Then came the most difficult stage: figuring out how I was going to accomplish this goal and convincing myself that it was achievable. Two things, in particular, concerned me. The first was how to pay for it. But I am here to tell you that there are hundreds of scholarships out there, as well as financial support from the schools, themselves. I also realized one day that if I wanted to be happy with what I was doing, I needed to find a way to pay for my continued education. I didn’t have all the answers about how that would happen, but I knew it was necessary.
The second concern had to do with how I was going to make the time. This pushed me to look hard at the programs. Was I looking for something on campus or online? I had to look at how long the program would take to complete. As I began to ask and answer these questions, the path that I would need to take began to come together.
A piece of advice: When you start this process, don’t go it alone. Talk to your spouse, children, parents, best friends, etc., because this new challenge in your life will affect them too, and, if they are supportive of your goals, it makes the journey much easier.
Also make sure to talk to your employer, because there may be time commitments that will impact work. In my case, I needed to account for two weeks in the summer when I had to be on campus. This can create challenges for your employer. Be open and honest. I’ve discovered that good employers want the best for their staff, and, if they know that going back to school is what you want, they’ll generally be supportive. Smart employers also understand that your education can benefit them too. Further, in talking with your employer, you may find that there are professional development funds or tuition assistance available.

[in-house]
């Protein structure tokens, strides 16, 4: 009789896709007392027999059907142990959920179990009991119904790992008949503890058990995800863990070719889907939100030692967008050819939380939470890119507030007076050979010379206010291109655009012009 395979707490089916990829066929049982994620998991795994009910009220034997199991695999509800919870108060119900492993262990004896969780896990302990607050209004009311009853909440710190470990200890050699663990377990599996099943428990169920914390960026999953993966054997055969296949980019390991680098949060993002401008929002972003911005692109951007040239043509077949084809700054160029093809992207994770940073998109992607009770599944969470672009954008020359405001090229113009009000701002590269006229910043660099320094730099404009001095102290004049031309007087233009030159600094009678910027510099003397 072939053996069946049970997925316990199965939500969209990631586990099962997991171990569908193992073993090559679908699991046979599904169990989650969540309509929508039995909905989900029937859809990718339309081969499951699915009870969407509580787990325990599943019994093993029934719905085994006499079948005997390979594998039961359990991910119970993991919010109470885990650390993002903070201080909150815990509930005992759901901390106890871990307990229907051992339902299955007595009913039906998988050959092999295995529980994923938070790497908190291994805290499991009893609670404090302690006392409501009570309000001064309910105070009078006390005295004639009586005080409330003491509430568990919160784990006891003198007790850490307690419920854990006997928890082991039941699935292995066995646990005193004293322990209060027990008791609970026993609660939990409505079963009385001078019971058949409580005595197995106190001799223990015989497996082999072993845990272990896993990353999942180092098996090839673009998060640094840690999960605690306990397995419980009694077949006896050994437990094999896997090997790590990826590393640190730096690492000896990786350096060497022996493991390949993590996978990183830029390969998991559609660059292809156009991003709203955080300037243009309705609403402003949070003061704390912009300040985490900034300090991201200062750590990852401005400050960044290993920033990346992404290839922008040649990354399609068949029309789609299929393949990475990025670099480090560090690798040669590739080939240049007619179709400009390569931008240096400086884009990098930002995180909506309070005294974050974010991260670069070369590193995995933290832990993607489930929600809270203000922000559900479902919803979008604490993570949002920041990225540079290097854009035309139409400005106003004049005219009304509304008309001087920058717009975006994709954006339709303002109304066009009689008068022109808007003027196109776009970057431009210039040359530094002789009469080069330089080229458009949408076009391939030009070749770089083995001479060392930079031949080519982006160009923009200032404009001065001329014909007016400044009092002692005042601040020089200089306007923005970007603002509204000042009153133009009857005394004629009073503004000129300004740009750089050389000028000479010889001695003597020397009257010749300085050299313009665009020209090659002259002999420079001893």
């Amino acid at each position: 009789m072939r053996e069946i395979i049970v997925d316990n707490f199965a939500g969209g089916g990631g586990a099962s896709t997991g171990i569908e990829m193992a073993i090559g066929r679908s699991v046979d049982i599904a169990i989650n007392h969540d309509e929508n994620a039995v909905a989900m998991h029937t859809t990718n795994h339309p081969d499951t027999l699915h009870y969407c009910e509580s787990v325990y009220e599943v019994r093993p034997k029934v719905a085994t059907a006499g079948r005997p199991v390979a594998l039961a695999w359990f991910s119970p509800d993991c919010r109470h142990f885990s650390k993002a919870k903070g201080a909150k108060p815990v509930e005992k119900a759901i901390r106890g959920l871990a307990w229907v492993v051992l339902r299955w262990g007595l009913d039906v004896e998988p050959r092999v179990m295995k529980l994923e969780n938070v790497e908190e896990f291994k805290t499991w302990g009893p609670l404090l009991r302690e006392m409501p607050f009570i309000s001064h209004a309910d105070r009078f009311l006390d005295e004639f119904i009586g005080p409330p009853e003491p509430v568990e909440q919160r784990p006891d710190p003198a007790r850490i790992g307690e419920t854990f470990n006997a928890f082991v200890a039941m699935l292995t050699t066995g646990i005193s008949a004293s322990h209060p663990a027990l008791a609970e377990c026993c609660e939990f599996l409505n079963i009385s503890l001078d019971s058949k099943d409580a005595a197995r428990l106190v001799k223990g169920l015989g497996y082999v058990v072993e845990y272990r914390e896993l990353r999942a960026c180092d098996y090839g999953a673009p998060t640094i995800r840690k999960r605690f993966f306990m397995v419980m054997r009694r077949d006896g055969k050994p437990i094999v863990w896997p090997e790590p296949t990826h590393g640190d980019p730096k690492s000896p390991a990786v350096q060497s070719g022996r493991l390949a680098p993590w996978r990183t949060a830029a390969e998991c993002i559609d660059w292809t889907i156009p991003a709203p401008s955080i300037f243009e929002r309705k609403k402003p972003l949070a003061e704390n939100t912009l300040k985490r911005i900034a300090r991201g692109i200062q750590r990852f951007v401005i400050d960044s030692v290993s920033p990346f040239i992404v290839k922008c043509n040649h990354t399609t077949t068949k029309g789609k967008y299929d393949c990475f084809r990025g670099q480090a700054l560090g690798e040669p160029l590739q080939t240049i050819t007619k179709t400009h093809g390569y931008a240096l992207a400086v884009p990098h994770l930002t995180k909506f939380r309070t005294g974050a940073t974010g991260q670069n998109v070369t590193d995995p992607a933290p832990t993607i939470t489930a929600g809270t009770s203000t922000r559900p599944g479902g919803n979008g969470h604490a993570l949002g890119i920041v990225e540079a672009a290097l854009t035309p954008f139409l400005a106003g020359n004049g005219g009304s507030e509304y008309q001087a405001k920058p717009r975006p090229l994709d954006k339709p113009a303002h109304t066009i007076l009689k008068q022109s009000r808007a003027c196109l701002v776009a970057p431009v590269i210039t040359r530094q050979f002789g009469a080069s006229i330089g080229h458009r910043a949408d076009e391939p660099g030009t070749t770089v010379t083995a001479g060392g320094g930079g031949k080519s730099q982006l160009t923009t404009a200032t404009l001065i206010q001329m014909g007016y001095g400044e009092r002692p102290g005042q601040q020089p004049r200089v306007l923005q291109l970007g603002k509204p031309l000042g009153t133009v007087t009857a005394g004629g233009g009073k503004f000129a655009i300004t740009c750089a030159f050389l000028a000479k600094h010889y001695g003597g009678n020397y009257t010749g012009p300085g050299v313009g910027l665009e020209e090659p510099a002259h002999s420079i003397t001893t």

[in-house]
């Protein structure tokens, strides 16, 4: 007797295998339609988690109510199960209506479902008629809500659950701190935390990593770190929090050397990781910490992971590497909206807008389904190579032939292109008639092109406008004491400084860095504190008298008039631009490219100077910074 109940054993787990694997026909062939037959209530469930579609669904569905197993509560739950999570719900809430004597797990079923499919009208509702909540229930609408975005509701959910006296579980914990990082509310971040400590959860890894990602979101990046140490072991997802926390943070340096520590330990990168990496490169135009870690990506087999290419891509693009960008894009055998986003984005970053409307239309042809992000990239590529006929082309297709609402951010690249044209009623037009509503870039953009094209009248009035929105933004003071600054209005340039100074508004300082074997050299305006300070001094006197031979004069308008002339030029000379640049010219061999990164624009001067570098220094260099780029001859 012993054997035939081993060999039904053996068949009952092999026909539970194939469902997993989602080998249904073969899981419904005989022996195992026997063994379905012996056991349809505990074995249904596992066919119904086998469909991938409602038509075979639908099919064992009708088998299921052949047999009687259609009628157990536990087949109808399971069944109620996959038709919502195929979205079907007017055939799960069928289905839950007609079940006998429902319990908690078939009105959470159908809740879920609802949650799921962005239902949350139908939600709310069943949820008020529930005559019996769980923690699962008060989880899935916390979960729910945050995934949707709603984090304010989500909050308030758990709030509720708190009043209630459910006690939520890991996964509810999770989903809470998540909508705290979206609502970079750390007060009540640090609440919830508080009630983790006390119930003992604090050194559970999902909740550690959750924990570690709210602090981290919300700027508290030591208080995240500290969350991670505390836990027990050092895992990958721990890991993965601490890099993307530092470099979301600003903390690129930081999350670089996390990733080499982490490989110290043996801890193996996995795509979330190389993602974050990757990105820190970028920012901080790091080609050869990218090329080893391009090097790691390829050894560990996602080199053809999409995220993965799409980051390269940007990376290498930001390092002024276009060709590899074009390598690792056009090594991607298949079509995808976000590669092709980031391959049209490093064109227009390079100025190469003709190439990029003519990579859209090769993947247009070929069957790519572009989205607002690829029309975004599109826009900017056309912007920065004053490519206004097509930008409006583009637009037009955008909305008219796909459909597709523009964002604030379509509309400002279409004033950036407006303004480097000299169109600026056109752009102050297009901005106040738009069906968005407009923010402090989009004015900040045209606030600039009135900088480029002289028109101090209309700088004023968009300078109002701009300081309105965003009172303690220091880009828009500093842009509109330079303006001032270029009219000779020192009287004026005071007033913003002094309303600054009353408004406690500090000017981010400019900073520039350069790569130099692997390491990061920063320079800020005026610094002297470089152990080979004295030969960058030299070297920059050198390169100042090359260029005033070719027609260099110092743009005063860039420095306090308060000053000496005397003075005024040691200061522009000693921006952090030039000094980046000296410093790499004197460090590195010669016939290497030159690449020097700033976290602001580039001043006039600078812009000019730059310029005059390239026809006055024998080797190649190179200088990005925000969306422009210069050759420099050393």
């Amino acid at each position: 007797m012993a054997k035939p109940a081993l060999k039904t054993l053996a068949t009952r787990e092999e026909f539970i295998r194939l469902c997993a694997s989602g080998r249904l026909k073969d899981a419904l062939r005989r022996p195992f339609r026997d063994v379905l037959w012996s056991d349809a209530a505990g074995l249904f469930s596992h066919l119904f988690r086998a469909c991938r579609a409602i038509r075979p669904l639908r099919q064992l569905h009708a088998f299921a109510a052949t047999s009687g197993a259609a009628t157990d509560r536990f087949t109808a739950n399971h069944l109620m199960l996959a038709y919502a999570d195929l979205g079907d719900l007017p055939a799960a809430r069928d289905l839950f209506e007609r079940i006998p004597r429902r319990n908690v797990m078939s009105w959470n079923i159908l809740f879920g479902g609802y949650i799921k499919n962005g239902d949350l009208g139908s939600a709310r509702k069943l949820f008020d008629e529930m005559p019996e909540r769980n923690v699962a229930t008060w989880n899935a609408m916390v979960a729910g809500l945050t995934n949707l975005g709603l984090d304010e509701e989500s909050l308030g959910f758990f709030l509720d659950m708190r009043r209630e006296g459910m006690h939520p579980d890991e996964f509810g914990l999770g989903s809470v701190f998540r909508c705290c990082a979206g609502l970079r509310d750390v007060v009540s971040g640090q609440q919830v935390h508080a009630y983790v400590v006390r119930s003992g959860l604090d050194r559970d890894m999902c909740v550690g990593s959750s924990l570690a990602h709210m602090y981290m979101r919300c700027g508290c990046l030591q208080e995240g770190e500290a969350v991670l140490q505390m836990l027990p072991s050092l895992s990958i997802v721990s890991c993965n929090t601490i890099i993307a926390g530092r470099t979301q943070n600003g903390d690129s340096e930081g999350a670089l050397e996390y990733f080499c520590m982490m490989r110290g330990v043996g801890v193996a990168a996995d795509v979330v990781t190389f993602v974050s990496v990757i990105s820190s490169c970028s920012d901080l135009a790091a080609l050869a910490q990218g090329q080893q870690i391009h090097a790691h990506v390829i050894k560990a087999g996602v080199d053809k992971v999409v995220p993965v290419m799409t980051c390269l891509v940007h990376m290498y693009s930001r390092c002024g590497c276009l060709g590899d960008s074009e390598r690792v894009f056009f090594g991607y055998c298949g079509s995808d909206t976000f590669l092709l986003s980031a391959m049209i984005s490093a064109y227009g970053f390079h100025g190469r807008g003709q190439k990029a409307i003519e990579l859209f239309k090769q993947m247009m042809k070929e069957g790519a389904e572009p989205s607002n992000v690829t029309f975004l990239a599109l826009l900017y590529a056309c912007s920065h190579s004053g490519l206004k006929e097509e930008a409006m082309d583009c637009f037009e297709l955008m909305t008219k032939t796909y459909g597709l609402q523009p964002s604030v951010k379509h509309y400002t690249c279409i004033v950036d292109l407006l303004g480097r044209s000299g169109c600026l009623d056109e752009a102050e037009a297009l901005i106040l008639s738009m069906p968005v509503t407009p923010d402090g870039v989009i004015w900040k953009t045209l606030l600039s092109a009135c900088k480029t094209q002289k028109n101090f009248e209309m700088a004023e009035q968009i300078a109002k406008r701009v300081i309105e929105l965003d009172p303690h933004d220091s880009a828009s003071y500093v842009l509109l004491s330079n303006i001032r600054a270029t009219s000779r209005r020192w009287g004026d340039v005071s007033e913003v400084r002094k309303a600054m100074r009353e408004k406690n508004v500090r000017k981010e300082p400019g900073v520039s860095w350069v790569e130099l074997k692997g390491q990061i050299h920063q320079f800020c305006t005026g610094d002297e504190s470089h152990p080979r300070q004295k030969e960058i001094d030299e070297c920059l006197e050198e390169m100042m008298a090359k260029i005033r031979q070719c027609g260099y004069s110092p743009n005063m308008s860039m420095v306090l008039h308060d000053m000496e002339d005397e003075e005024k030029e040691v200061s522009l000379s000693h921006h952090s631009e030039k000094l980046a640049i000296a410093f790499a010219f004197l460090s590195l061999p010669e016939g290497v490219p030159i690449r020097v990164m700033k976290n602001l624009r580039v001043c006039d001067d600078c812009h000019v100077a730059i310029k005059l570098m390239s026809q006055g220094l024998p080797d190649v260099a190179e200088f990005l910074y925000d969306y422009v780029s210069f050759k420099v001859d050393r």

I am happy to say I am two years into my program and getting ready to start my final year of classes. There are days I want to quit and go back to the easy life of just working, and I know this has created a burden for my family. When these thoughts come, I have to remind myself of the goals I had in mind at the beginning, and the long-term benefits for my family and me. This keeps me going through the struggles.
Is going back to school the right move? That depends on your own personal circumstances, goals, priorities, etc. But I would encourage you not to be easily frightened by the challenge if it is something you want to do. The process can be long, but look for your passion and tie it into plans, whether those plans include going back to school or doing something entirely different. Remind yourself there is a greater purpose for taking this step. Remember to begin with the end in mind and never lose focus of that goal of a happier future. Good Luck!


Robert Jones, Employee Assistance Program Trainer at The Village Business Institute

About the author
Robert Jones is an Employee Assistance Program Trainer with The Village Business Institute. Robert has a Bachelor’s degree in History and a Master’s Degree in Education with an emphasis in counseling and leadership. He also has a Bachelor’s degree in Communication Studies, and recently began working on his Educational Doctorate in Leadership.  Robert has nearly 20 years of experience in the hospitality field and has been doing freelance training for almost 10 years.